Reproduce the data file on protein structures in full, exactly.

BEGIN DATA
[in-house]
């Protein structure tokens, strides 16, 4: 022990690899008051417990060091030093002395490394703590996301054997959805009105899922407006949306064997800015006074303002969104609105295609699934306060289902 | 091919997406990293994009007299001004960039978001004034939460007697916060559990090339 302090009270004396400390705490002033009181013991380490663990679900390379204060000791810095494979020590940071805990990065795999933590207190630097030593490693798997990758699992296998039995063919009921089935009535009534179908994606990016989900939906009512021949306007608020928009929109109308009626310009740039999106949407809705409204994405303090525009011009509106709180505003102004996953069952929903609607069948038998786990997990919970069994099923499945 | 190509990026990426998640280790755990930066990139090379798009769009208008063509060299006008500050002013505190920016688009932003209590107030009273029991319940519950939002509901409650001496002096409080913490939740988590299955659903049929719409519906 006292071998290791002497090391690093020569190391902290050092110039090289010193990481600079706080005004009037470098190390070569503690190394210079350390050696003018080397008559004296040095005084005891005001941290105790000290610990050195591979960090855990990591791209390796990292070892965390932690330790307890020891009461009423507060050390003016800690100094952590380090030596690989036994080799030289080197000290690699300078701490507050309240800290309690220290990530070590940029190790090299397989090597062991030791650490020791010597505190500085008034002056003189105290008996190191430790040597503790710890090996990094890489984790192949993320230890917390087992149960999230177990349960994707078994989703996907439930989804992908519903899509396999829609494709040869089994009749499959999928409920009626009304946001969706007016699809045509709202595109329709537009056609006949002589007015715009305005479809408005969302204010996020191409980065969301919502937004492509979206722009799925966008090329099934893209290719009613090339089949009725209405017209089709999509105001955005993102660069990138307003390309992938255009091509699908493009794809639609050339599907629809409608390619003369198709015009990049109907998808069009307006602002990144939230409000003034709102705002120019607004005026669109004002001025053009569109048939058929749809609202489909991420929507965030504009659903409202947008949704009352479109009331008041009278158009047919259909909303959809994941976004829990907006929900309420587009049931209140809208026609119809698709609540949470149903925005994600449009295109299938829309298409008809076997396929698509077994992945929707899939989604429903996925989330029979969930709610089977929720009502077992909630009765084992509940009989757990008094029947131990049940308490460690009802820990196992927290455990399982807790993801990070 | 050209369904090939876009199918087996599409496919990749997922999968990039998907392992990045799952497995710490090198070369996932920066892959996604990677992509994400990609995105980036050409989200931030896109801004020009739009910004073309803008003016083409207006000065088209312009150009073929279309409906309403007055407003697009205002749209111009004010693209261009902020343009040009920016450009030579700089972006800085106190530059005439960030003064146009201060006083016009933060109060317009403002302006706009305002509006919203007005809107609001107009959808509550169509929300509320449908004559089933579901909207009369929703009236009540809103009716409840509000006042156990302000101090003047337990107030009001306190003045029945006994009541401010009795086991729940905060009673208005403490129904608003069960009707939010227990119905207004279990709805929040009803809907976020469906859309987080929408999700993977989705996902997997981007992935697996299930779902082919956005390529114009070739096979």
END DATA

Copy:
[in-house]
């Protein structure tokens, strides 16, 4: 022990690899008051417990060091030093002395490394703590996301054997959805009105899922407006949306064997800015006074303002969104609105295609699934306060289902 | 091919997406990293994009007299001004960039978001004034939460007697916060559990090339 302090009270004396400390705490002033009181013991380490663990679900390379204060000791810095494979020590940071805990990065795999933590207190630097030593490693798997990758699992296998039995063919009921089935009535009534179908994606990016989900939906009512021949306007608020928009929109109308009626310009740039999106949407809705409204994405303090525009011009509106709180505003102004996953069952929903609607069948038998786990997990919970069994099923499945 | 190509990026990426998640280790755990930066990139090379798009769009208008063509060299006008500050002013505190920016688009932003209590107030009273029991319940519950939002509901409650001496002096409080913490939740988590299955659903049929719409519906 006292071998290791002497090391690093020569190391902290050092110039090289010193990481600079706080005004009037470098190390070569503690190394210079350390050696003018080397008559004296040095005084005891005001941290105790000290610990050195591979960090855990990591791209390796990292070892965390932690330790307890020891009461009423507060050390003016800690100094952590380090030596690989036994080799030289080197000290690699300078701490507050309240800290309690220290990530070590940029190790090299397989090597062991030791650490020791010597505190500085008034002056003189105290008996190191430790040597503790710890090996990094890489984790192949993320230890917390087992149960999230177990349960994707078994989703996907439930989804992908519903899509396999829609494709040869089994009749499959999928409920009626009304946001969706007016699809045509709202595109329709537009056609006949002589007015715009305005479809408005969302204010996020191409980065969301919502937004492509979206722009799925966008090329099934893209290719009613090339089949009725209405017209089709999509105001955005993102660069990138307003390309992938255009091509699908493009794809639609050339599907629809409608390619003369198709015009990049109907998808069009307006602002990144939230409000003034709102705002120019607004005026669109004002001025053009569109048939058929749809609202489909991420929507965030504009659903409202947008949704009352479109009331008041009278158009047919259909909303959809994941976004829990907006929900309420587009049931209140809208026609119809698709609540949470149903925005994600449009295109299938829309298409008809076997396929698509077994992945929707899939989604429903996925989330029979969930709610089977929720009502077992909630009765084992509940009989757990008094029947131990049940308490460690009802820990196992927290455990399982807790993801990070 | 050209369904090939876009199918087996599409496919990749997922999968990039998907392992990045799952497995710490090198070369996932920066892959996604990677992509994400990609995105980036050409989200931030896109801004020009739009910004073309803008003016083409207006000065088209312009150009073929279309409906309403007055407003697009205002749209111009004010693209261009902020343009040009920016450009030579700089972006800085106190530059005439960030003064146009201060006083016009933060109060317009403002302006706009305002509006919203007005809107609001107009959808509550169509929300509320449908004559089933579901909207009369929703009236009540809103009716409840509000006042156990302000101090003047337990107030009001306190003045029945006994009541401010009795086991729940905060009673208005403490129904608003069960009707939010227990119905207004279990709805929040009803809907976020469906859309987080929408999700993977989705996902997997981007992935697996299930779902082919956005390529114009070739096979």